Fall’s colors are just beginning to arrive here in the South, but a hint of the riot to come can be seen in the reflections. Here, then, are a handful of shots, taken of nothing but water, captured yesterday by simply looking down.

Thursday, October 9, 2014

The Field

Withered stalks, golden and brittle
Rattle restlessly in the autumn breeze
Like skittering beetles or mice in the walls
Soft spectral voices on incessant breaths
Whisper to the recesses of my conceit
We’re here

What hides from the light in the deepest of rows?
What watches at night from the edge?
What waits for me, waits for me, to come see for myself?
To come be a part of the field

I’ll know soon enough for the harvest approaches
The ears hang low in their submission to time
And what waits in the rows doesn’t vex me as much
As it did when the sun rode high

So I’ll listen to the rattles, the beetles and mice
Pay heed to the voices on whispering winds
And fear not the edge where the darkness invites me
To come be a part of the field

Thursday, September 25, 2014

The Photo Bin - September 2014

I turned sixty this month. Celebrated it quietly with a mid-afternoon movie matinee and a nice dinner out with my Mary. It was low-key, in part, because that's how we do such things and had nothing to do with the fact that we'd blown it out a couple of nights earlier at my friend Paul's sixty-fifth birthday bash. No small affair, that. Seventy of his closest friends, surrounding an outdoor shed/stage full of local musicians.

Rock-and-roll isn't dead. It's just got a touch of gray.

And you couldn't have dropped the party in a better place; Paul and Alicia's back yard. Country livin' at it's best with good friends, good food, and kickin' music into the wee hours.

I can't let this shot go by without mentioning the house. Built for passive solar utilization, note the large, windowed southern exposure that opens onto space floored with four inches of decorative concrete; a solid thermal mass that helps heat the place throughout the winter months. Our home is very similar - and it should be. Paul and Alicia built it too.

Speaking of country living, there's no shortage of this kind of scene around here. There's no real significance to this shot or this place except as a reminder that I need to carry the camera out more as I wander about the county. There's peace and tranquility in such rural remnants. Something we'd all do well to remember.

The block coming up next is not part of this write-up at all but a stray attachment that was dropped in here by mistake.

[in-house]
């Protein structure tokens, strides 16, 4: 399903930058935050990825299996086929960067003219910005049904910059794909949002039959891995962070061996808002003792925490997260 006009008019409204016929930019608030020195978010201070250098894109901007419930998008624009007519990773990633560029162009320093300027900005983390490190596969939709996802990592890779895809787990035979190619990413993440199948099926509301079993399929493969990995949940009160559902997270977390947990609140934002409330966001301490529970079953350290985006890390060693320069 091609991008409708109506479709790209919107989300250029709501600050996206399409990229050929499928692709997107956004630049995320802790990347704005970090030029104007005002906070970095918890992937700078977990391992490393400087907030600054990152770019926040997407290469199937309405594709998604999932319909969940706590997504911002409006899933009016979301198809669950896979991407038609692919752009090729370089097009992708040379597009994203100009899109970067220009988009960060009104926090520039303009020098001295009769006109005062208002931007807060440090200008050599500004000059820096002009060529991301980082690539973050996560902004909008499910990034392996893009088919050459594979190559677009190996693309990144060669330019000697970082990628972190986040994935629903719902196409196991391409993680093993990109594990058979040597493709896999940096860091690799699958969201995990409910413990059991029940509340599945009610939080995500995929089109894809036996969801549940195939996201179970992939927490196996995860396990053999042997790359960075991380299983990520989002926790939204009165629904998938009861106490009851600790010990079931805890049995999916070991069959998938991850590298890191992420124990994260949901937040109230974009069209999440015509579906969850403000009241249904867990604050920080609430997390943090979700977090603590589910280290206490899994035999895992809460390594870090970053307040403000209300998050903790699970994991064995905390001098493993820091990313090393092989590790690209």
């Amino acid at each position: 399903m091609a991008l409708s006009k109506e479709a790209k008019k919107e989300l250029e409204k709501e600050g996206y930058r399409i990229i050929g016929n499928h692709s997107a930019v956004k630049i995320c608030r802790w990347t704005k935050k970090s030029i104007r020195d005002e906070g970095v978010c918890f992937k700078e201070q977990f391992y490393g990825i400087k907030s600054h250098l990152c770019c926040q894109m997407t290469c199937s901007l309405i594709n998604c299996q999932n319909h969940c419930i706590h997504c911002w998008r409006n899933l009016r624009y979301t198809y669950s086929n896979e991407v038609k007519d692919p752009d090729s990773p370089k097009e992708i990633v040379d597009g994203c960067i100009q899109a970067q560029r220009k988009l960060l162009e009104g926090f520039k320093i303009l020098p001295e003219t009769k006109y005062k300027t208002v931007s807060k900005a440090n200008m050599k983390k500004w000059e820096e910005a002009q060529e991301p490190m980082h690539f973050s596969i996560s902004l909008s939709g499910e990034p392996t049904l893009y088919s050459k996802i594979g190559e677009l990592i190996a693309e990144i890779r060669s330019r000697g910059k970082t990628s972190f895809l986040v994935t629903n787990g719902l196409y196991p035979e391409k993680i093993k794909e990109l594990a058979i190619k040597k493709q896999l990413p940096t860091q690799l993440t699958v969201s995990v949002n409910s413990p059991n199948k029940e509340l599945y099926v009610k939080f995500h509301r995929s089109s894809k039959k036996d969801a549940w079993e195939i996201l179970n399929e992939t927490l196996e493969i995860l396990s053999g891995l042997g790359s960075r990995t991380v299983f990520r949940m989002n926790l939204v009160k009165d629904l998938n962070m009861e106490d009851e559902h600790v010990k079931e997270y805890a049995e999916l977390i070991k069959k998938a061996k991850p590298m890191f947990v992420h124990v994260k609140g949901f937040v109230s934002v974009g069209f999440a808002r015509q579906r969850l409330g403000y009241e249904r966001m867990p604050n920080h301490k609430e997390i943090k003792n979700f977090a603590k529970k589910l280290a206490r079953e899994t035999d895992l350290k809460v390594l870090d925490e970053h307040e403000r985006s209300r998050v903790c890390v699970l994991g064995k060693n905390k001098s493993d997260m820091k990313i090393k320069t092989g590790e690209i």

And there's no better time than the Fall to get out and find these quiet places. It's still green here, but the dogwoods are getting ruddy and the maples are beginning to drop the occasional leaf. It's, without doubt, my favorite time of the year.

Some peppers from Robin's garden, for no particularly good reason beyond that I'm fascinated by their colors. Wouldn't eat one of these though, wuss that I am about hot stuff. But they're darn sure pretty.

And finally, this. Our dearest friend and closest neighbor is about to embark on a fearful journey; a journey with ramifications that have her digging down deep for strength and looking with renewed earnest, and urgency, at her long bucket list. As of Monday, there's one less item on it.

We watched her take flight and had no idea where she'd land for she was firmly in the hands of the winds. But her pilot was capable and, while their old cow pasture landing was bumpy, he brought her safely to earth. May her doctors be as steadfast, and the winds just as kind, in the uncertain weeks to come.

What is a Photo Bin?

Thursday, September 11, 2014

The Mighty Mo

After a week of imprudent and uninhibited British Columbian cutthroats, Mark's advice hit me like a punch in the gut. Technical and Presentation. Four letter words, however they're spelled.

Montana's Missouri River rainbows and browns have seen it all. And with the tricos coming off so thick that you kept your lips pinched tight lest you breakfast on bugs, there was no lack of natural fare. Hell, the floating mats of expired spinners could carpet my house. Anything the slightest bit off was ignored.

I throw a lot of off.

So when the frustration of refusal-upon-refusal by actively feeding fish got to be too much, it was good to fall back on the scenery. One of the meccas of our sport, and deservedly so. The Mighty Mo.